转角遇上六色彩虹 #TWPride

Initially I thought I would write a book out of it, but in the end I decided to put together this webpage-styled storyboard instead. This is a summary of thoughts I have from my previous trip to Taiwan, and yes, it’s the one where I went and attended the Pride Parade in Taipei back in October 2018. It took me quite some time to get everything together as I was busy with both work and study earlier on. But now I finally made the effort and squeezed out some time to get it done.

Sorry that the whole thoughts and story were written in Chinese. As for most of my stories or personal thoughts, I can converse myself better in this language as compared to English. Anyway, as of writing, I’ll be heading back to Taipei and spending my time exploring the city next week. I had been to a few places in Taiwan previously, so this time around I will explore some additional locations and hopefully recharge myself for the days to come. Till then, thank you for stopping by and hope you enjoy reading my thoughts on LGBT.


Travel to Japan… an expensive affair?

Whenever we talk about travelling to Japan, the general comment from people will be: “It’s very expensive!” Of course expensive or not is rather… relative, and it is very much depends on your budget and financial condition. Often there are people who find every single ways to save when they travel, like staying in the cheapest possible way (such as couch-surfing), eat in cheapest possible way, or even spend little in attractions admission ticket. Well, everyone plans their trip accordingly on their budget, I’m not in the position to judge on whether you should or shouldn’t spend on something. However, I would like to share some tips on ways you can actually save some money while still enjoying a lovely experience in Japan.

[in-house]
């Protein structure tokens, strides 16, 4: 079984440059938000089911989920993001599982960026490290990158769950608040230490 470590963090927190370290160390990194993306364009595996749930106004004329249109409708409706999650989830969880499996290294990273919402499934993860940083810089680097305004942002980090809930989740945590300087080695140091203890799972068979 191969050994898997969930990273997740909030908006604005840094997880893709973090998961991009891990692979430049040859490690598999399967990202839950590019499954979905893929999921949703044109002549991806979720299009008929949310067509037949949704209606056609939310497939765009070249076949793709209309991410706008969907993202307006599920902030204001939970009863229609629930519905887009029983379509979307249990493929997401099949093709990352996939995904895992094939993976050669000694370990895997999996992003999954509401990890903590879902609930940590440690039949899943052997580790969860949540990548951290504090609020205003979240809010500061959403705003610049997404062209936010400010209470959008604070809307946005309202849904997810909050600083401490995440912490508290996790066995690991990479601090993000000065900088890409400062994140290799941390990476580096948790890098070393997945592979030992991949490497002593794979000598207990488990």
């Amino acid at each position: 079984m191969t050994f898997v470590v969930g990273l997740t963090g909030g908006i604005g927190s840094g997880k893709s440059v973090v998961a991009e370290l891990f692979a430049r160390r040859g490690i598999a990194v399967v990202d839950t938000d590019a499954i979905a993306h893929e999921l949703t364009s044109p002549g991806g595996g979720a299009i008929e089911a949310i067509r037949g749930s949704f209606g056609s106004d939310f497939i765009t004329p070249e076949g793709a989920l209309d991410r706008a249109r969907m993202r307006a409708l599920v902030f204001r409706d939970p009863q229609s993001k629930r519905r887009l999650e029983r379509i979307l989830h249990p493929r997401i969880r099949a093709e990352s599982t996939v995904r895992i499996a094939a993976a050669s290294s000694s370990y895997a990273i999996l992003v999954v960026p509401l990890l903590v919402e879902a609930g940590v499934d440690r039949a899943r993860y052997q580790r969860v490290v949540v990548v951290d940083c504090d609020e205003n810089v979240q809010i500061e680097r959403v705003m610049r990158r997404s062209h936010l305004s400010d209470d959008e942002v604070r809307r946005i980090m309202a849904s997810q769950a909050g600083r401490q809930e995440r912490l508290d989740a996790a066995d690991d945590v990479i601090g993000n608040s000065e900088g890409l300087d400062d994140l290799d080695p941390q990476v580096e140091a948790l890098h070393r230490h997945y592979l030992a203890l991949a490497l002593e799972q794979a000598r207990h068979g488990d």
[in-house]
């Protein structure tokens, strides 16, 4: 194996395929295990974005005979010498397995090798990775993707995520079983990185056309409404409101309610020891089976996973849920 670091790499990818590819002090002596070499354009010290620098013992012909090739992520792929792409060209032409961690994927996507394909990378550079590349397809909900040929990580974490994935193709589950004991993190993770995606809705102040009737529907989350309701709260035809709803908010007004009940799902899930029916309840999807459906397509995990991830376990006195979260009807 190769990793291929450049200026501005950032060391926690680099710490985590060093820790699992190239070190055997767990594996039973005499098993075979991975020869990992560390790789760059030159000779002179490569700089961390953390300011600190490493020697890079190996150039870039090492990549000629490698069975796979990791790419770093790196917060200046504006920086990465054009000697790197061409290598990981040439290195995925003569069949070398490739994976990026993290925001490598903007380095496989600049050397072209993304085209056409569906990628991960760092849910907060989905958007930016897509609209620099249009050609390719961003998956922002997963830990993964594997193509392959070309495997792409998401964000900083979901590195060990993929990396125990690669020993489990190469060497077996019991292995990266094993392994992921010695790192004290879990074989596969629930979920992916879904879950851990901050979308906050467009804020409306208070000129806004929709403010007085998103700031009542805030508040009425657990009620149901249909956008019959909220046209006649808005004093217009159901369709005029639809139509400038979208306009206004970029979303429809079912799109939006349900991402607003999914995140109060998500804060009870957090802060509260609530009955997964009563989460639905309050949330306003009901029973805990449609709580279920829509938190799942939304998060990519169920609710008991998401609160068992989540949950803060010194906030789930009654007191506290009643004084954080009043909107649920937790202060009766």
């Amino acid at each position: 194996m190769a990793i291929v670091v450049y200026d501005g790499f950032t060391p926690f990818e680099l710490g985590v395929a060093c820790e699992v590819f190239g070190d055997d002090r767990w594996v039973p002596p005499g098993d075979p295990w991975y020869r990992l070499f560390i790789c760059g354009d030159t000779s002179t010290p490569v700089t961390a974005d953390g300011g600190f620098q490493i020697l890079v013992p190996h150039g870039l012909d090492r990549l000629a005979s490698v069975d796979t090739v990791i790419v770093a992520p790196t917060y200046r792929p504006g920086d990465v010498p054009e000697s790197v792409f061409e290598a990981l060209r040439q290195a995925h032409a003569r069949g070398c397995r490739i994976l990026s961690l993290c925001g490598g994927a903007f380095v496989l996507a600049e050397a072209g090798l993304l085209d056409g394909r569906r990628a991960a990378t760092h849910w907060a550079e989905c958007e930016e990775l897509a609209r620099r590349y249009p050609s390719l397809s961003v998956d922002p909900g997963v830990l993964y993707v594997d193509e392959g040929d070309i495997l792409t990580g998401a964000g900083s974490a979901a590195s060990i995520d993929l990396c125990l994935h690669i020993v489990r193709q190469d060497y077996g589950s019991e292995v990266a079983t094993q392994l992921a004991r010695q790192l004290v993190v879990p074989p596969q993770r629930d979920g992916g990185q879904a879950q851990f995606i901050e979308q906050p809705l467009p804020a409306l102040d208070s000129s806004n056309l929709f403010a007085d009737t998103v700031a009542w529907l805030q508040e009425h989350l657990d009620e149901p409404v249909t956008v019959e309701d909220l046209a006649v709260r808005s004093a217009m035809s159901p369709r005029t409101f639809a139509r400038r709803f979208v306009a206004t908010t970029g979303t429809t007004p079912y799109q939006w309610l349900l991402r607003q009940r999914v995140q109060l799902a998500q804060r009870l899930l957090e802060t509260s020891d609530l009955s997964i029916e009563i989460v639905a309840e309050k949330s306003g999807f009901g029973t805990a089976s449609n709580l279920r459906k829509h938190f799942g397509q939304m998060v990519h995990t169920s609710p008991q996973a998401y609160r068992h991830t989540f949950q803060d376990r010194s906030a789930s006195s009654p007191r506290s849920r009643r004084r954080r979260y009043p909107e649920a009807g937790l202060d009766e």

Airbnb is not really that cheap in Japan, and with the new regulation kicked in, it became harder and trickier to book accommodation through Airbnb. Some may choose to stay in capsule hotel, but I personally prefer to stay in hostel/guesthouse in Japan. They are not the cheapest, but I would say they are really value for their money. Per night rate ranging from 3,000-5,000 yen per person (depending on room type and facilities), they are reasonably affordable and much more comfortable that staying in a capsule hotel. They usually have common bathroom, wifi service, coin laundry machine, friendly reception that takes care of your luggage if you choose to check out early/arrive early and so on. On top of that, you get to meet with people from other countries while using the common spaces such as kitchen and dining room. I had always enjoyed the cozy environment provided by hostel/guesthouse, and it will certainly be my go-to choice whenever I travel to Japan.

My recommendation: K’s House, Khaosan Hostel Group, Ichiensou

You can expect food to cost from as cheap as 300-10,000 yen per meal! Well, that really depends on what you choose to eat. From cheap bento box to Kaiseki Ryori, there are abundance of choices in Japan for you to choose from. Usually I will balance up my meal with some cheaper options at times and some more luxury one once awhile.